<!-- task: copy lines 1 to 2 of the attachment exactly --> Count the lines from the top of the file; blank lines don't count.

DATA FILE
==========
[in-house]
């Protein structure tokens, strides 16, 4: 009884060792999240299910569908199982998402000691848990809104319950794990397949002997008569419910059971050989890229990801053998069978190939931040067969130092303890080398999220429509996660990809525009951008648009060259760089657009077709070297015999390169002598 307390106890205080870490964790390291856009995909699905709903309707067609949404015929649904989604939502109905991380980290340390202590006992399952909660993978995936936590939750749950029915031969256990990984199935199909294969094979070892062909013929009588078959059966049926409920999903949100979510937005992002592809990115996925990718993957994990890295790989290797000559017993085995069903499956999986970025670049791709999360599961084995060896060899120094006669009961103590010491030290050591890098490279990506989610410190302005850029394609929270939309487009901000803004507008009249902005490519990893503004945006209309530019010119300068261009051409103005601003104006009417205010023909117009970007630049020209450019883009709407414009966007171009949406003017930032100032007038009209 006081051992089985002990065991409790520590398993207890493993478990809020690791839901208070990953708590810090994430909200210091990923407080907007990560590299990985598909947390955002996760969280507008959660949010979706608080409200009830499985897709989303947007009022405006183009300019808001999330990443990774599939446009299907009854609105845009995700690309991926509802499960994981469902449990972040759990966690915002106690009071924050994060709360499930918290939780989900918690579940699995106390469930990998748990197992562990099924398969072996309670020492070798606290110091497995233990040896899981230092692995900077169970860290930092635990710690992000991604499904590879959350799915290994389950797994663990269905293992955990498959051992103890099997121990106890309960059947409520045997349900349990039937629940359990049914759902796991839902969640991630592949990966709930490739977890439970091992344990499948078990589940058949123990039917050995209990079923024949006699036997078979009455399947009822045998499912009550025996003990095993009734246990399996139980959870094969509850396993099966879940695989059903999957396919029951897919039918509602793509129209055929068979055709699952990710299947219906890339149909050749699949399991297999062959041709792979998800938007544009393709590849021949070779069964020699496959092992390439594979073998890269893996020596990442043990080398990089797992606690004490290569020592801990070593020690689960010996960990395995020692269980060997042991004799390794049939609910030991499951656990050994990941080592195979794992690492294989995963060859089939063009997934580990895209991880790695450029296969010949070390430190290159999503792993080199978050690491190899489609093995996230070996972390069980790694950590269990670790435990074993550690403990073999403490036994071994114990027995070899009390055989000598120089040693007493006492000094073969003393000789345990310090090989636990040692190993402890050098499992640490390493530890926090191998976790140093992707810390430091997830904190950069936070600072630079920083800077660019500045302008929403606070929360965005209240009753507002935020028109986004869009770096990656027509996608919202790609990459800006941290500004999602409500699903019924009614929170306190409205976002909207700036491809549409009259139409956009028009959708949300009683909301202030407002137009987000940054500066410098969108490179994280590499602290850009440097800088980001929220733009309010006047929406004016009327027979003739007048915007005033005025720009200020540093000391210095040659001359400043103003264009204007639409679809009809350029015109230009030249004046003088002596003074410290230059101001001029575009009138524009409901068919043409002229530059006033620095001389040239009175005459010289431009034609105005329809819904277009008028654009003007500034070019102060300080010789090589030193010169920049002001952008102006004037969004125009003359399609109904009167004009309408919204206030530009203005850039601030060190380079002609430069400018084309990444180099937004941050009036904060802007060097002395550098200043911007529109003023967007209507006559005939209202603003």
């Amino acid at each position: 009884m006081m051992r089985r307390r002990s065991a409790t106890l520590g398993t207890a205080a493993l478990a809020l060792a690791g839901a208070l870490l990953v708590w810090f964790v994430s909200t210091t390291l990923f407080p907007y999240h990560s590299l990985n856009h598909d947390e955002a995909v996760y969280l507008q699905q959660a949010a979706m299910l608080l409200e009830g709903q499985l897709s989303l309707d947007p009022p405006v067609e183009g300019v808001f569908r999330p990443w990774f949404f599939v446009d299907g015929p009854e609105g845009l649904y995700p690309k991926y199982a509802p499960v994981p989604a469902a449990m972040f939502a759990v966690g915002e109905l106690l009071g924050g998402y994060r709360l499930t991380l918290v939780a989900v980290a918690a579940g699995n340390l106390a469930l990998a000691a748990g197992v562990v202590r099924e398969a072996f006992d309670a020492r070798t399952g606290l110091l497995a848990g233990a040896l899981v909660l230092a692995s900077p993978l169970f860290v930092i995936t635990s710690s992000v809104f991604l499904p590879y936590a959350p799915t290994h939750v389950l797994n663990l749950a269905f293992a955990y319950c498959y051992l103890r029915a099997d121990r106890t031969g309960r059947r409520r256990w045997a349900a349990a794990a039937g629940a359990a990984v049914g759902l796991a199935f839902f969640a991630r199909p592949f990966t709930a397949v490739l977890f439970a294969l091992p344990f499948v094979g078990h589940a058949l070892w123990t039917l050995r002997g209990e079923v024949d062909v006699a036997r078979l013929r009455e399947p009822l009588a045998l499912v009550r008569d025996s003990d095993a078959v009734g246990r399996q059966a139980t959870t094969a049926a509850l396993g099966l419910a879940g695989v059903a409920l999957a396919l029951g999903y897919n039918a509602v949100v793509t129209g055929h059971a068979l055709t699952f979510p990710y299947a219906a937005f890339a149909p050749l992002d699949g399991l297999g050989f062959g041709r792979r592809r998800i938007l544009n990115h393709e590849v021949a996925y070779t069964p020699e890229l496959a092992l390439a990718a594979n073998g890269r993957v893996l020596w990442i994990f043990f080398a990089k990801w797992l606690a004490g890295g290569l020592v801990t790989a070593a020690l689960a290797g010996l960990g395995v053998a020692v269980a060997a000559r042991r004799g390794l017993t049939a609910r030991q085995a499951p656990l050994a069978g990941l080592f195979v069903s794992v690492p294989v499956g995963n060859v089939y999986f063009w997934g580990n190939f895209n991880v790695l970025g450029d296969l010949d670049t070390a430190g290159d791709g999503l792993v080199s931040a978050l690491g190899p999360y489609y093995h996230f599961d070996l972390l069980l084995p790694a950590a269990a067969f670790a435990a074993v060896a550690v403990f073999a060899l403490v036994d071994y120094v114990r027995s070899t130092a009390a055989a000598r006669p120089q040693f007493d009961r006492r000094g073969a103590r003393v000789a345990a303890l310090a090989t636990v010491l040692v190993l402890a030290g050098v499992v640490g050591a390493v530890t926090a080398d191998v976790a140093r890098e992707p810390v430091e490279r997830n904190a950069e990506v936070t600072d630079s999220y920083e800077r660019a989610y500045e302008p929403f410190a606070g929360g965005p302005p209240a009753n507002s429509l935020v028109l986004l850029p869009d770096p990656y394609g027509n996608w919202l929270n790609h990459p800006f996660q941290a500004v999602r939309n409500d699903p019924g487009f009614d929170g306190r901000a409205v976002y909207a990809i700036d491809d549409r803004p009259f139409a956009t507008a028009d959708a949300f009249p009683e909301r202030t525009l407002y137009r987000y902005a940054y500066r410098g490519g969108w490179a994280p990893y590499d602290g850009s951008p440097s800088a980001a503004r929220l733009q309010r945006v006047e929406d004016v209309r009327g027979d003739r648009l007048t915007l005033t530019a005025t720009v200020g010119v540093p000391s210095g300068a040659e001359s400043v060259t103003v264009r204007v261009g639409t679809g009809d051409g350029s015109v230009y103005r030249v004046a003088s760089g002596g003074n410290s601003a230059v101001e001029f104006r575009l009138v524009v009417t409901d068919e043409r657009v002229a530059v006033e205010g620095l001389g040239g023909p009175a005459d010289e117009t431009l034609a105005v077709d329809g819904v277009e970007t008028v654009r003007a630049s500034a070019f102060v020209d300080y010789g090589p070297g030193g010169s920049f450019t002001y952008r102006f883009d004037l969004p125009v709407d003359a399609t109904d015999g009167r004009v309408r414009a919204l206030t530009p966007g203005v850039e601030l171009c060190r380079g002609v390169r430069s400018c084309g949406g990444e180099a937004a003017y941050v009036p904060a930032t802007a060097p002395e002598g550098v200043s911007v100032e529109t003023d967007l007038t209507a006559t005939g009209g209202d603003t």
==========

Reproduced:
[in-house]
């Protein structure tokens, strides 16, 4: 009884060792999240299910569908199982998402000691848990809104319950794990397949002997008569419910059971050989890229990801053998069978190939931040067969130092303890080398999220429509996660990809525009951008648009060259760089657009077709070297015999390169002598 307390106890205080870490964790390291856009995909699905709903309707067609949404015929649904989604939502109905991380980290340390202590006992399952909660993978995936936590939750749950029915031969256990990984199935199909294969094979070892062909013929009588078959059966049926409920999903949100979510937005992002592809990115996925990718993957994990890295790989290797000559017993085995069903499956999986970025670049791709999360599961084995060896060899120094006669009961103590010491030290050591890098490279990506989610410190302005850029394609929270939309487009901000803004507008009249902005490519990893503004945006209309530019010119300068261009051409103005601003104006009417205010023909117009970007630049020209450019883009709407414009966007171009949406003017930032100032007038009209 006081051992089985002990065991409790520590398993207890493993478990809020690791839901208070990953708590810090994430909200210091990923407080907007990560590299990985598909947390955002996760969280507008959660949010979706608080409200009830499985897709989303947007009022405006183009300019808001999330990443990774599939446009299907009854609105845009995700690309991926509802499960994981469902449990972040759990966690915002106690009071924050994060709360499930918290939780989900918690579940699995106390469930990998748990197992562990099924398969072996309670020492070798606290110091497995233990040896899981230092692995900077169970860290930092635990710690992000991604499904590879959350799915290994389950797994663990269905293992955990498959051992103890099997121990106890309960059947409520045997349900349990039937629940359990049914759902796991839902969640991630592949990966709930490739977890439970091992344990499948078990589940058949123990039917050995209990079923024949006699036997078979009455399947009822045998499912009550025996003990095993009734246990399996139980959870094969509850396993099966879940695989059903999957396919029951897919039918509602793509129209055929068979055709699952990710299947219906890339149909050749699949399991297999062959041709792979998800938007544009393709590849021949070779069964020699496959092992390439594979073998890269893996020596990442043990080398990089797992606690004490290569020592801990070593020690689960010996960990395995020692269980060997042991004799390794049939609910030991499951656990050994990941080592195979794992690492294989995963060859089939063009997934580990895209991880790695450029296969010949070390430190290159999503792993080199978050690491190899489609093995996230070996972390069980790694950590269990670790435990074993550690403990073999403490036994071994114990027995070899009390055989000598120089040693007493006492000094073969003393000789345990310090090989636990040692190993402890050098499992640490390493530890926090191998976790140093992707810390430091997830904190950069936070600072630079920083800077660019500045302008929403606070929360965005209240009753507002935020028109986004869009770096990656027509996608919202790609990459800006941290500004999602409500699903019924009614929170306190409205976002909207700036491809549409009259139409956009028009959708949300009683909301202030407002137009987000940054500066410098969108490179994280590499602290850009440097800088980001929220733009309010006047929406004016009327027979003739007048915007005033005025720009200020540093000391210095040659001359400043103003264009204007639409679809009809350029015109230009030249004046003088002596003074410290230059101001001029575009009138524009409901068919043409002229530059006033620095001389040239009175005459010289431009034609105005329809819904277009008028654009003007500034070019102060300080010789090589030193010169920049002001952008102006004037969004125009003359399609109904009167004009309408919204206030530009203005850039601030060190380079002609430069400018084309990444180099937004941050009036904060802007060097002395550098200043911007529109003023967007209507006559005939209202603003």